Porting workflow managers to Nextflow at a national diagnostic genomics medical service – strategy and learnings
Luke-Paul Buttigieg, Blazej Szczerba, Ricardo Humberto Ramirez Gonzalez, and Edwin Clark
Genomics England provides whole genome sequencing diagnostics to the Genomic Medicine Service (U.K); a free at the point-of-care, nationwide, genomic diagnostic testing service, with the ambitious target of processing 300,000 samples by 2025. Currently, all clinical bioinformatic analysis is processed using a clinical-standard certified, internally developed workflow engine (Bertha). We are migrating to a new solution (Genie) which combines off-the-shelf products with custom functionality, so we can focus on our core mission to enable equitably accessed, genomics medicine for all. Genie should help us support newer use cases quicker, across different infrastructures (cloud and on-premise), and uses a standard workflow definition language.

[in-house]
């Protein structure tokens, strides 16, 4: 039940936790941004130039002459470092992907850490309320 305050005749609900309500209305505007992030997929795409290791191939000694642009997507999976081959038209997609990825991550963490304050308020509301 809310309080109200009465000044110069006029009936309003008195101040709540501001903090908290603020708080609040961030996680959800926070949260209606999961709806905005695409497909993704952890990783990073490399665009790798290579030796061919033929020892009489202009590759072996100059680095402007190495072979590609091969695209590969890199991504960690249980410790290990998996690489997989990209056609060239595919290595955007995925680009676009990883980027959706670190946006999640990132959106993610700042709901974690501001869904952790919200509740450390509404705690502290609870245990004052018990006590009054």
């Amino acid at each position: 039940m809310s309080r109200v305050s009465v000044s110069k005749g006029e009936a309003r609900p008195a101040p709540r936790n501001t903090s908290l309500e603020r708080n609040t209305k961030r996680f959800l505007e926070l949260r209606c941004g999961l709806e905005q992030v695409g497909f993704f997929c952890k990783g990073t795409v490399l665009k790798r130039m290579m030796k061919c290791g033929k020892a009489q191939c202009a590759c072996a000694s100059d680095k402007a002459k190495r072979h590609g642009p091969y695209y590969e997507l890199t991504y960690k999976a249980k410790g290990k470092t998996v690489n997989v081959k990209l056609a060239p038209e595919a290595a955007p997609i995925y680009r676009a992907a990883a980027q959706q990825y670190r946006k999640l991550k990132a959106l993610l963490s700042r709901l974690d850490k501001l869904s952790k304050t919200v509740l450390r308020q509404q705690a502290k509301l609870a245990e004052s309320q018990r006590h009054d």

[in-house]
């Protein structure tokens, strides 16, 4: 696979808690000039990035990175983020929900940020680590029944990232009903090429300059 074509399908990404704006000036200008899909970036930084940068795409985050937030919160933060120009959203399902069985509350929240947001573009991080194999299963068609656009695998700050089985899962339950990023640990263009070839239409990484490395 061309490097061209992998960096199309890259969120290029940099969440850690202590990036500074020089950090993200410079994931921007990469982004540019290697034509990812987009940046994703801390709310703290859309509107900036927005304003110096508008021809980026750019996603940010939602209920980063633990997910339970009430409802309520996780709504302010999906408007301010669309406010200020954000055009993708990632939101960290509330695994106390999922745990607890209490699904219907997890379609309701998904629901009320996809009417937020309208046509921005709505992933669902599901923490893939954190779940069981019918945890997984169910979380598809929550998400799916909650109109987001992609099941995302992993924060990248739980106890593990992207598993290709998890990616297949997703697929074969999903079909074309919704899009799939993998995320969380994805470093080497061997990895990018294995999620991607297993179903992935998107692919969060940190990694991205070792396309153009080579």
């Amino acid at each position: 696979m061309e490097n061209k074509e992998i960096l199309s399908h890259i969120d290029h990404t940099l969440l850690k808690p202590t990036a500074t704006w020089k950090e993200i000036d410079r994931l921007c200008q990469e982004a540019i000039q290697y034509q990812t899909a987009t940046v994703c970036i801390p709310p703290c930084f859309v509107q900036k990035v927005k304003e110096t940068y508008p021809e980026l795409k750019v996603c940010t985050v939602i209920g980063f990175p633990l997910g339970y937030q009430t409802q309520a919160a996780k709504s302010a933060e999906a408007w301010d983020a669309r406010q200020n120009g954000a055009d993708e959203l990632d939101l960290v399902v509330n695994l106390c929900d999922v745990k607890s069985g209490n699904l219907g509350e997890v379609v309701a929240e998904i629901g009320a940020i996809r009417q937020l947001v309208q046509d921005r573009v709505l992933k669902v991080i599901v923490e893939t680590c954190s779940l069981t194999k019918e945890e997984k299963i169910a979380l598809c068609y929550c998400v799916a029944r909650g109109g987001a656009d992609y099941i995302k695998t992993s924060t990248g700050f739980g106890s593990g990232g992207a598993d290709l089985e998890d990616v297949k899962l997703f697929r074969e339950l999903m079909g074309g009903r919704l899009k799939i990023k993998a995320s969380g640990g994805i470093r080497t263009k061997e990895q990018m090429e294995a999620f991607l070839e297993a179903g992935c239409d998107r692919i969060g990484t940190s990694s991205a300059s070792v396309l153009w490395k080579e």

We have developed an approach to migrate at speed in an agile and iterative fashion. The initial phase involves using the same Singularity image containing the bioinformatics workflow’s logic that Bertha uses, directly in Genie. This reduces the risk of divergence. We are using an automated comparison testing framework to compare the existing system with the new one to detect regressions. Later, we will iteratively refactor the workflows, breaking up the Singularity image and optimising for performance. We will focus on making the workflows portable, standardised, de-coupled and optimised for executing in the cloud with Nextflow.
In this talk, we will describe this migration strategy, risk management, refactoring strategy and lessons learnt while working through this large-scale effort.